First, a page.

Matthew Vaughan and Mark Millar love playing with genre in a very specific way. They simply change the main characters to be the last type of person you would expect it to be. They did it in Kickass in 2009 when they made a comics nerd a superhero and they’ve done it again with Kingsman: The Secret Service, turning a working class street kid into James Bond. Kingsman isn’t a perfect film but a film doesn’t have to be perfect to be important or interesting and that’s what this article is for. Kingsman offers us great insight into the spy movie genre. And also a Swedish Princess’s asshole. Mostly spy movies though.

The Kingsman are a group of elite British spies, entirely independent from government, who operate across the globe in order to maintain peace. Years prior to the events of the film, Galahad (Colin Firth) was saved by a working class recruit that sacrificed his life. He visits the man’s family and gives to his infant son, Gary, a medal with a code on the back that guarantees him a favour in the future. Back in the present, Gary has become Eggsy (Taron Edgerton), a stereotypical London delinquent living in a council flat with an abusive step-dad. Also at this time a Kingsman agent, Lancelot, is killed in the field when he stumbles upon a larger plot and his replacement must be found. Galahad puts forward Eggsy as a candidate so he can compete to be a member of the Kingsman while Galahad investigates what happened to Lancelot.

So let’s talk about this working class spy idea and how it impacts the genre. Obviously, the blueprint for the entire spy movie genre is the James Bond series and James Bond isn’t exactly a part of the proletariat. If you told James Bond that working class people couldn’t afford water he’d say “Let them drink martinis”. So when you take the mould that the Bond series created out of alcoholism, sexual innuendo and bourgeoisie values and apply it to Eggsy from the block you are creating a commentary on the genre. So what’s it saying? Basically, Kingsman seeks to demonstrate the illusion of class by slightly warping a lot of the classic spy movie beats. The part of the movie that best illustrates this is the hero villain dynamic between Eggsy and Richmond Valentine (Samuel L. Jackson). Valentine is a billionaire philanthropist dressed in gangster-nerd chic who has MacDonald’s and 1946 Lafitte for dinner. He vomits when he sees blood so he has a ridiculous hench-woman called Gazelle (Sofia Boutella). She has swords for legs because of course she does. Eggsy is a street urchin who’s seen My Fair Lady and isn’t afraid to do what’s necessary. Both sides embody traits of both lower and upper classes. This blurring of the lines shows that the idea of class is, in the opinions of Matthew Vaughan and Mark Millar at least, are constructed mentally from person to person.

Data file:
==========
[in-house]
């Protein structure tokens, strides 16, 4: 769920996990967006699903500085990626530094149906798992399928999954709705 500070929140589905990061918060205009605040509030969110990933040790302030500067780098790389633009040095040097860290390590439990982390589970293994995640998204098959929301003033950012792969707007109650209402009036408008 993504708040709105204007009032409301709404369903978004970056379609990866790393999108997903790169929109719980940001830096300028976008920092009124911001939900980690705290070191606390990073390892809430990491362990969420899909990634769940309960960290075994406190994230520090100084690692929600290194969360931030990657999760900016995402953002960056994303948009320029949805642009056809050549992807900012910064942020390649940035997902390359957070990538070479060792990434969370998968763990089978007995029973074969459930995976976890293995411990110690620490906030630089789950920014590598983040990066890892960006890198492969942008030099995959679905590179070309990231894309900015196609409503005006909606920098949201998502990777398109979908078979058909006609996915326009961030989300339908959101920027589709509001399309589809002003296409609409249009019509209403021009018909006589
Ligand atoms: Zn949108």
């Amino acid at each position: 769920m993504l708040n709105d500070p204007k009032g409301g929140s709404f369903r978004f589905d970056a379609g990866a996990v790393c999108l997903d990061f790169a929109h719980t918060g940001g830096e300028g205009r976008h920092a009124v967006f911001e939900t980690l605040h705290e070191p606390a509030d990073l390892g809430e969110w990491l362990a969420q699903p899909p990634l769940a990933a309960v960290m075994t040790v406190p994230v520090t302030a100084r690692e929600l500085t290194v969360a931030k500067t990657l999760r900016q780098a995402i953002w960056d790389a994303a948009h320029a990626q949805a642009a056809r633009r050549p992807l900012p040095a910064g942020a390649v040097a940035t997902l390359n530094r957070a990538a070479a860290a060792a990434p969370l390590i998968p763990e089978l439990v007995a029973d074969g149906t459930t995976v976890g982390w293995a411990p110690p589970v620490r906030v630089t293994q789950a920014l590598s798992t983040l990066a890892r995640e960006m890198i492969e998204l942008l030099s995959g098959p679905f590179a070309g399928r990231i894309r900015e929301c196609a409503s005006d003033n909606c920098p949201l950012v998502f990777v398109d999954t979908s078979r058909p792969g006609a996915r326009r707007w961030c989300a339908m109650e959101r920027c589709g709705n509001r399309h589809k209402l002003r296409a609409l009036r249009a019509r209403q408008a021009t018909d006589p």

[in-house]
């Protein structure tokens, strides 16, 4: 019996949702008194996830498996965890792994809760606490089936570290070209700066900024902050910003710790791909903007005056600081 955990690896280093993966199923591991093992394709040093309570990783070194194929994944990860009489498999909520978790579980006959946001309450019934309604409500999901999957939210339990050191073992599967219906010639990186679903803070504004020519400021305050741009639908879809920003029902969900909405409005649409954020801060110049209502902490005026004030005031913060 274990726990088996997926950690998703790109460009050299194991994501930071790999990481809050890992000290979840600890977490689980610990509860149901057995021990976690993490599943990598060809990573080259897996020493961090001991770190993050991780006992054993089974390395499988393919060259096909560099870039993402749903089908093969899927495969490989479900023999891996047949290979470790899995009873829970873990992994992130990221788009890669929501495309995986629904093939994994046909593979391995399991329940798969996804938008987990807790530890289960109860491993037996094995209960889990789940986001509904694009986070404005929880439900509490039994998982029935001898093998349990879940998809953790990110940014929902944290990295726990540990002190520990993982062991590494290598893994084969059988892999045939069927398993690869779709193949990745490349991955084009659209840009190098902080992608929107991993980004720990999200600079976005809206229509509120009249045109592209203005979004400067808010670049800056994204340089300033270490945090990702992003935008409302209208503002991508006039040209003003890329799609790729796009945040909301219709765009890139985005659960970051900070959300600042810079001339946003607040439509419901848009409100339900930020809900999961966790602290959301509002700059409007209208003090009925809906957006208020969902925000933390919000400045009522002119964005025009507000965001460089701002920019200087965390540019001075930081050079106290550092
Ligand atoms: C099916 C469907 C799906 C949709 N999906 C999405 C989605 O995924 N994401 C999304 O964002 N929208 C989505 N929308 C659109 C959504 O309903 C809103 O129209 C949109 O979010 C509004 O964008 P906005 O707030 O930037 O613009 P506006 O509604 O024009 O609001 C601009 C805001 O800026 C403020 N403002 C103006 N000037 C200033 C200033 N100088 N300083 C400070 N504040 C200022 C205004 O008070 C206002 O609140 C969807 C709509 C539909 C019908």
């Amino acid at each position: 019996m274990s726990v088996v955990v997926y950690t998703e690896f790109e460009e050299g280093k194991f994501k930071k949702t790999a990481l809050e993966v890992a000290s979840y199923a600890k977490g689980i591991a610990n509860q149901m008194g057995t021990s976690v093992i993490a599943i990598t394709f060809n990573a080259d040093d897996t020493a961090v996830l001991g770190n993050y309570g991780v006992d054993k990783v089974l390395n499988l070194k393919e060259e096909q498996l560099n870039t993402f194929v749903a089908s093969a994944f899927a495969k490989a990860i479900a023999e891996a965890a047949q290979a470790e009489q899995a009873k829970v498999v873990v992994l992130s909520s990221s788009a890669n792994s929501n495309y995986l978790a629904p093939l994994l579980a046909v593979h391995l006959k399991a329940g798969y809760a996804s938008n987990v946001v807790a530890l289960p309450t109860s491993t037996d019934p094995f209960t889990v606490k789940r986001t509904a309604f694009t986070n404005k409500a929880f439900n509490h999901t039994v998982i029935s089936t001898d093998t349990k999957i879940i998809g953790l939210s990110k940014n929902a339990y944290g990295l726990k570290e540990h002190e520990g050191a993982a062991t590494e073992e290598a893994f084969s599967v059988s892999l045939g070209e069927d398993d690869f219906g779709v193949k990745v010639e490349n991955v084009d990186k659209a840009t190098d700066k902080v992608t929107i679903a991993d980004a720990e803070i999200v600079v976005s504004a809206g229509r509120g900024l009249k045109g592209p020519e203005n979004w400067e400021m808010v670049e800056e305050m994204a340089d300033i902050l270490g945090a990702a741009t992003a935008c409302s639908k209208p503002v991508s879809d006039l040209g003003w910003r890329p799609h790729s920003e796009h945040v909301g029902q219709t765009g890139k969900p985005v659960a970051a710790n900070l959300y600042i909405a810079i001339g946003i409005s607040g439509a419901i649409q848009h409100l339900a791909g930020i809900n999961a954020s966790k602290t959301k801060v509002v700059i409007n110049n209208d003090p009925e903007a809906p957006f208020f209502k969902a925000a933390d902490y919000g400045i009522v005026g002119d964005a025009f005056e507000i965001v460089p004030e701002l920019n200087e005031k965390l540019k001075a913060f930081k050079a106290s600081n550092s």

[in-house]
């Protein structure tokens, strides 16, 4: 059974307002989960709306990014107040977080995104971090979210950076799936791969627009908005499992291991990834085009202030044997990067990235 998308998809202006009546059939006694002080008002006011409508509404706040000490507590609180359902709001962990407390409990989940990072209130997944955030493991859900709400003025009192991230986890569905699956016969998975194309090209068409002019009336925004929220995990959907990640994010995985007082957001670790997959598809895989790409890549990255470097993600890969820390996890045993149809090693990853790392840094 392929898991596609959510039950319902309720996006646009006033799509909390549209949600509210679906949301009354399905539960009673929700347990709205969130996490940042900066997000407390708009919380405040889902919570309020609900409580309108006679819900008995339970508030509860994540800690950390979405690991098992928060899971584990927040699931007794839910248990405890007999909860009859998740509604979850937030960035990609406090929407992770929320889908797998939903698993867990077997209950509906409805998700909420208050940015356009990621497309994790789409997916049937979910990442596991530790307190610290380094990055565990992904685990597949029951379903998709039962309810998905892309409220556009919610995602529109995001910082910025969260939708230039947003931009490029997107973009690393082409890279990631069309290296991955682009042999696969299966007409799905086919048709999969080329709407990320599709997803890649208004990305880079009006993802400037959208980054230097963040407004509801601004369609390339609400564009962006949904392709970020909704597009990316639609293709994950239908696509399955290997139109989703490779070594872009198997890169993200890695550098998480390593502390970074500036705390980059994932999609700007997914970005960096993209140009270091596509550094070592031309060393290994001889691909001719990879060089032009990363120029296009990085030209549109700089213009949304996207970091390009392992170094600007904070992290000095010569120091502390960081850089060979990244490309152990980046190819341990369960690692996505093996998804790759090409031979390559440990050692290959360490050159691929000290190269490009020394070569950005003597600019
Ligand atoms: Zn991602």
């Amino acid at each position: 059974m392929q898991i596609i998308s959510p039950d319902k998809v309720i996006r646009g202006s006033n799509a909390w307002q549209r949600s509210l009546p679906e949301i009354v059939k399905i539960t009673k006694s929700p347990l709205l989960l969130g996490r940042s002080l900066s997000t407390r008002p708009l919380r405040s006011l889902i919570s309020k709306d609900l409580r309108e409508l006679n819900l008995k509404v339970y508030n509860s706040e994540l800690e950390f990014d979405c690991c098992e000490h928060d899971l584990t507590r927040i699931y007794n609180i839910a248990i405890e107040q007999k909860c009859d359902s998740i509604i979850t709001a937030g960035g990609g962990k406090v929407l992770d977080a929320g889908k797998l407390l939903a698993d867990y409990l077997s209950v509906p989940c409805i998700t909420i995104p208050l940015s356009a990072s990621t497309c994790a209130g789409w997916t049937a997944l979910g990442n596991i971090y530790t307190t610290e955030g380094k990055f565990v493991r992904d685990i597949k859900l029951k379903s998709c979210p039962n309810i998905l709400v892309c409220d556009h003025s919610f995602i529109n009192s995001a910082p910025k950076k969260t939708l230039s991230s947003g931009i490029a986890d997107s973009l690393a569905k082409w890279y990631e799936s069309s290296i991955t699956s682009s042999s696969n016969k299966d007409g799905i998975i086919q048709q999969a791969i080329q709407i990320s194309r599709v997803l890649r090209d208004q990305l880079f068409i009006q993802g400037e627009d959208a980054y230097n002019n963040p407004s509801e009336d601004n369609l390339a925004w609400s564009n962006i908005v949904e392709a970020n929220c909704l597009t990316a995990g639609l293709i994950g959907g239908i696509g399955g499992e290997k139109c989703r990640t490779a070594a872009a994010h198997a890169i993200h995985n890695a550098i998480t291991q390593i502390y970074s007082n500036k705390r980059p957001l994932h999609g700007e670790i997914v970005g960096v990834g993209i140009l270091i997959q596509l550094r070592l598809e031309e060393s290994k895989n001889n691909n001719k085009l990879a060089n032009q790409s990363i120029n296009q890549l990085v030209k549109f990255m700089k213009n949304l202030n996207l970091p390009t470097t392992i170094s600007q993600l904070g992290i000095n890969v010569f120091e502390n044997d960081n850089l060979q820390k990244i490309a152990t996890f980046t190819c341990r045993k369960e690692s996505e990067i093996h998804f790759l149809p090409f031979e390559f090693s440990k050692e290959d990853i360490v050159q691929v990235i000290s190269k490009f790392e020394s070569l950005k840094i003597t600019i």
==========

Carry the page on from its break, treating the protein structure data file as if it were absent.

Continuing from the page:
I know what you’re thinking. You’re thinking “Blah, blah, Marxism, blah, blah Pygmalion story, blah, blah shit. Doesn’t matter if it’s not fun”. Guess what though? I agree. As do Matthew Vaughan and Mark Millar. Like I said, Kingsman makes use of slightly warped versions of the spy movie beats but aside from the literary meaning of these what they really do is bring a fresh, modern perspective to them. The actors are also clearly having the time of their lives. Samuel L. Jackson was a perfect blend of comedic, menacing and maniacal. Mark Strong as Merlin was basically if Q had balls of gilded steel. Taron Edgerton’s Eggsy has his moments but because of the way the film was structured he doesn’t get to shine to his full potential. But I don’t even care because holy God damn, Colin Firth is incredible. He is the perfect mixture of classic spy tropes and the modern perspectives discussed earlier. Eloquent, sarcastic and brutal.

I’m also about to say a sentence that I never thought in a million years I’d say. That Colin Firth action scene was spectacular. The action throughout this film is so over the top, so cartoonish that you can’t help but love it. I mentioned earlier that Gazelle has swords for legs and Matthew Vaughan makes the most of this fact with the final battle between her and Eggsy being one of the highlights of the film. It’s because of Kingsman’s sense of fun and its commitment to being a good spy movie rather than a parody that it is allowed to explore perceptions of class in the genre without going up its own ass.

In conclusion, Kingsman: The Secret Service brings fresh eyes to what in recent years has been a tired genre without entering parody. I’m sure Central Intelligence will be just as enlightening when I go see it tomorrow. I’m sure.

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